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(d) Carbonless energy system serving electric demands and fueling hydrogen cars. Since the wind capacity had reached its limit in the previous case, all additional energy to make energy for the fuel cell and the cars must come from PV.

400 Annual Fuel and Electricity Cost

6OO 5OO 4OO 3OO 2OO

Carbon Emissions (mmTC/yr)

Figure 6.4 Cost breakdown for electricity and transportation systems using the "utilities first" approach to reducing carbon emissions along the efficient frontier in

Figure 6.2.

6OO 5OO 4OO 3OO 2OO

Carbon Emissions (mmTC/yr)

400 Annual Fuel and Electricity Cost

Figure 6.4 Cost breakdown for electricity and transportation systems using the "utilities first" approach to reducing carbon emissions along the efficient frontier in

Figure 6.2.

400 300

Carbon Emissions

Figure 6.5 Energy flows for electricity and transportation systems using the "utilities first" approach to reducing carbon emissions along the efficient frontier in Figure 6.2. 5000 TWh of electricity and 4600 TWh of transportation fuel are delivered for end-uses. As carbon emissions are reduced, natural gas is displaced from electric generation, then from transportation. Losses are shown for hydrogen production, storage, and reconversion to electricity in fuel cells.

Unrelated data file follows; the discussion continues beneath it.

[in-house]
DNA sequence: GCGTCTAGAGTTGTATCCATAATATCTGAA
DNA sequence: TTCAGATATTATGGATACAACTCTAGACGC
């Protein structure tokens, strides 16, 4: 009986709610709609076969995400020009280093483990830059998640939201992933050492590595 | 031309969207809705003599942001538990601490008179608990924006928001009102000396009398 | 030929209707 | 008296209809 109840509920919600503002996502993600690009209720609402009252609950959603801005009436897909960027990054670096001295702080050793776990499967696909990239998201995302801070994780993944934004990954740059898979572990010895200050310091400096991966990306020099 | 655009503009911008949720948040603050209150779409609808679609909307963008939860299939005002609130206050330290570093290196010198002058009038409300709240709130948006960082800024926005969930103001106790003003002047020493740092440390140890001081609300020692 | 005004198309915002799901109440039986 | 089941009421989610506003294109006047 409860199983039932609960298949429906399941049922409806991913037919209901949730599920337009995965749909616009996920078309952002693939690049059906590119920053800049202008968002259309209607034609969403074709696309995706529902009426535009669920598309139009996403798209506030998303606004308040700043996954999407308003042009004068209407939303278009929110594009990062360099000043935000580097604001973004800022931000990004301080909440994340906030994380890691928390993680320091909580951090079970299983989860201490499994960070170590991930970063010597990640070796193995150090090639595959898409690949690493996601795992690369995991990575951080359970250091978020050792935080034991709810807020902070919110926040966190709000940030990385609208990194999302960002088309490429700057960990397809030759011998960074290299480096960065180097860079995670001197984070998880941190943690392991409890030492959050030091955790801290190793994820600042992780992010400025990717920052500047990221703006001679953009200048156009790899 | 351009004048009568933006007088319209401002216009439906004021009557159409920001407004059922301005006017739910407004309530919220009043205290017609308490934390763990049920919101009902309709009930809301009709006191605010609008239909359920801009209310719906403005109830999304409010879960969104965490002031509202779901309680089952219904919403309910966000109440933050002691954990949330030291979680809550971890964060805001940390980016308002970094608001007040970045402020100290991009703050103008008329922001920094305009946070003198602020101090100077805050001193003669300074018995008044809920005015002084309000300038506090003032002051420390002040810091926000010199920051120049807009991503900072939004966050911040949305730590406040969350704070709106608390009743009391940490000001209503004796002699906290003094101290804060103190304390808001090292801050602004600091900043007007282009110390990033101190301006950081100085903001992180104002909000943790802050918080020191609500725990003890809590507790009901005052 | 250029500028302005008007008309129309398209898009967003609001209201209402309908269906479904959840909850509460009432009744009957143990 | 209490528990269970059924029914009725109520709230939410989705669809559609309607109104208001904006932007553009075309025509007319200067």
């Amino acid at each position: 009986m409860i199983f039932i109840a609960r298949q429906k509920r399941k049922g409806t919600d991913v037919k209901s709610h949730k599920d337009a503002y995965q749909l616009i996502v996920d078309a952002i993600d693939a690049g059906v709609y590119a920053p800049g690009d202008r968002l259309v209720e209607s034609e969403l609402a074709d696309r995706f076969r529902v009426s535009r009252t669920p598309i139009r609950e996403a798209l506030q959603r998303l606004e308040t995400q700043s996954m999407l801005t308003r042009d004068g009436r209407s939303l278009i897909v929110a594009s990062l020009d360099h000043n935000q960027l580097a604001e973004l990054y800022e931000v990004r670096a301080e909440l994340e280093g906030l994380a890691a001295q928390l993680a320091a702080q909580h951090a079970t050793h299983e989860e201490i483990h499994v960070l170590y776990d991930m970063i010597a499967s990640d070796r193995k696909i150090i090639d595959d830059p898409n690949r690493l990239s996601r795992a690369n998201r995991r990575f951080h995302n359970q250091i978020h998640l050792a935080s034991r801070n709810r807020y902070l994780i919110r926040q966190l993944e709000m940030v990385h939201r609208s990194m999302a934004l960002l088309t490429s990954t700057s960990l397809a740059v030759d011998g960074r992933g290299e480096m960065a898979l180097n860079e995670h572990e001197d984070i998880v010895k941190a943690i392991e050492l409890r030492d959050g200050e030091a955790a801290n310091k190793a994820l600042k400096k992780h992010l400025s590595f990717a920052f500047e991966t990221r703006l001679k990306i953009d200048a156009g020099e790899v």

400 300

Carbon Emissions

16000 14000 12000 10000 8000

Delivered 6000 Energy (TWh/yr)

4000 2000 0

-2000 -4000

Figure 6.5 Energy flows for electricity and transportation systems using the "utilities first" approach to reducing carbon emissions along the efficient frontier in Figure 6.2. 5000 TWh of electricity and 4600 TWh of transportation fuel are delivered for end-uses. As carbon emissions are reduced, natural gas is displaced from electric generation, then from transportation. Losses are shown for hydrogen production, storage, and reconversion to electricity in fuel cells.

6.2.3 Integrating intermittent renewables